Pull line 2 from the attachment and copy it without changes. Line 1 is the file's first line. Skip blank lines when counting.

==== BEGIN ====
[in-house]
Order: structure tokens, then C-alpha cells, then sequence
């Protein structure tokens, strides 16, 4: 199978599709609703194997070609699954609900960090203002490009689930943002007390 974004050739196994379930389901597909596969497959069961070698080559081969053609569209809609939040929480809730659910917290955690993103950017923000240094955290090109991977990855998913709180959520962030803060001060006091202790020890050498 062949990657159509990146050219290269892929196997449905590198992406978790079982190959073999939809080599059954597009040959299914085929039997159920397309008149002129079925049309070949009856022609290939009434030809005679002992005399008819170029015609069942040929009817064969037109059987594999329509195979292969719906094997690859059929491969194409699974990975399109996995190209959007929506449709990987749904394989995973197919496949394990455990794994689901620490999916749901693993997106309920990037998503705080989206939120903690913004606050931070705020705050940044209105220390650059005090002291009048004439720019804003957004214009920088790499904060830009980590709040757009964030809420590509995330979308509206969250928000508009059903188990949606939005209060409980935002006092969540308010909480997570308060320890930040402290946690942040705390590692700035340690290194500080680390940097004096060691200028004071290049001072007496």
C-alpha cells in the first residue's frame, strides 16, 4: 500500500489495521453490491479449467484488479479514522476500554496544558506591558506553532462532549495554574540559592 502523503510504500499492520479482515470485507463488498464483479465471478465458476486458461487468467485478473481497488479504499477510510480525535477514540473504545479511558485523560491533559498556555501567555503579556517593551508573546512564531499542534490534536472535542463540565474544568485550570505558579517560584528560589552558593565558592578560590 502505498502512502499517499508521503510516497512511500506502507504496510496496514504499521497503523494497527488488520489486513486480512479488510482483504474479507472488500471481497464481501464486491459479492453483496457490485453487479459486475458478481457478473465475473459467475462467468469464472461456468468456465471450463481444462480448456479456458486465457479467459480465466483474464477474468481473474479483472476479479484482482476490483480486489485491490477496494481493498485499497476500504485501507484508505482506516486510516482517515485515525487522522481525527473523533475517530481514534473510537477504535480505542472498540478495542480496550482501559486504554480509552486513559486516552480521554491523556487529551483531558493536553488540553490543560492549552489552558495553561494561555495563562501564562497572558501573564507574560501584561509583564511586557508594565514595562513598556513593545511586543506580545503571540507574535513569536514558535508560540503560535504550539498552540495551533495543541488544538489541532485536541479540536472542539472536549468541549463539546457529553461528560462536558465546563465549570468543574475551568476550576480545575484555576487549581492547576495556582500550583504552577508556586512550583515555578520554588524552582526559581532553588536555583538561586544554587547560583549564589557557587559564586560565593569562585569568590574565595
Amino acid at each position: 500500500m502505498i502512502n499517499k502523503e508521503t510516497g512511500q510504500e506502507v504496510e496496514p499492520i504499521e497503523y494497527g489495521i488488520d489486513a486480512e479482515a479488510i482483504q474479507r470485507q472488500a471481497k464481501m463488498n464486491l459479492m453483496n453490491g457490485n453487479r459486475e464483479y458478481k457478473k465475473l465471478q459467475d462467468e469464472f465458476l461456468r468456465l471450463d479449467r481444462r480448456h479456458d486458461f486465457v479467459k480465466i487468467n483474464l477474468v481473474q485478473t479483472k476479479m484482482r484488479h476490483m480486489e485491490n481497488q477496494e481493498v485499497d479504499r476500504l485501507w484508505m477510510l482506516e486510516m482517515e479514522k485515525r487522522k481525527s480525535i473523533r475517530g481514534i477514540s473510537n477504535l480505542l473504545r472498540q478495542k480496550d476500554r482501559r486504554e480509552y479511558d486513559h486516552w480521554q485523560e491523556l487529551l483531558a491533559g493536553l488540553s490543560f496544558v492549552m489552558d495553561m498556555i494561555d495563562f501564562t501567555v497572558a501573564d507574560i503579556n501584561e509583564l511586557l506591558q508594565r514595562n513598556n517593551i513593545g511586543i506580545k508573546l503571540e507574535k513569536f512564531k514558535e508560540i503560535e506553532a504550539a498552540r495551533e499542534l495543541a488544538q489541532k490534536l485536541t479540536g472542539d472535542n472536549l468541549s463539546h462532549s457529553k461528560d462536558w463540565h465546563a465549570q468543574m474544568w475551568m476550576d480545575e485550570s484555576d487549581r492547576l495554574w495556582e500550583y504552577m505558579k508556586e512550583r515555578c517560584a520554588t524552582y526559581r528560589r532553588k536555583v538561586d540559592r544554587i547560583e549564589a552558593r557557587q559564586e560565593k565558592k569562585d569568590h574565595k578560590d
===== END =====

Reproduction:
Order: structure tokens, then C-alpha cells, then sequence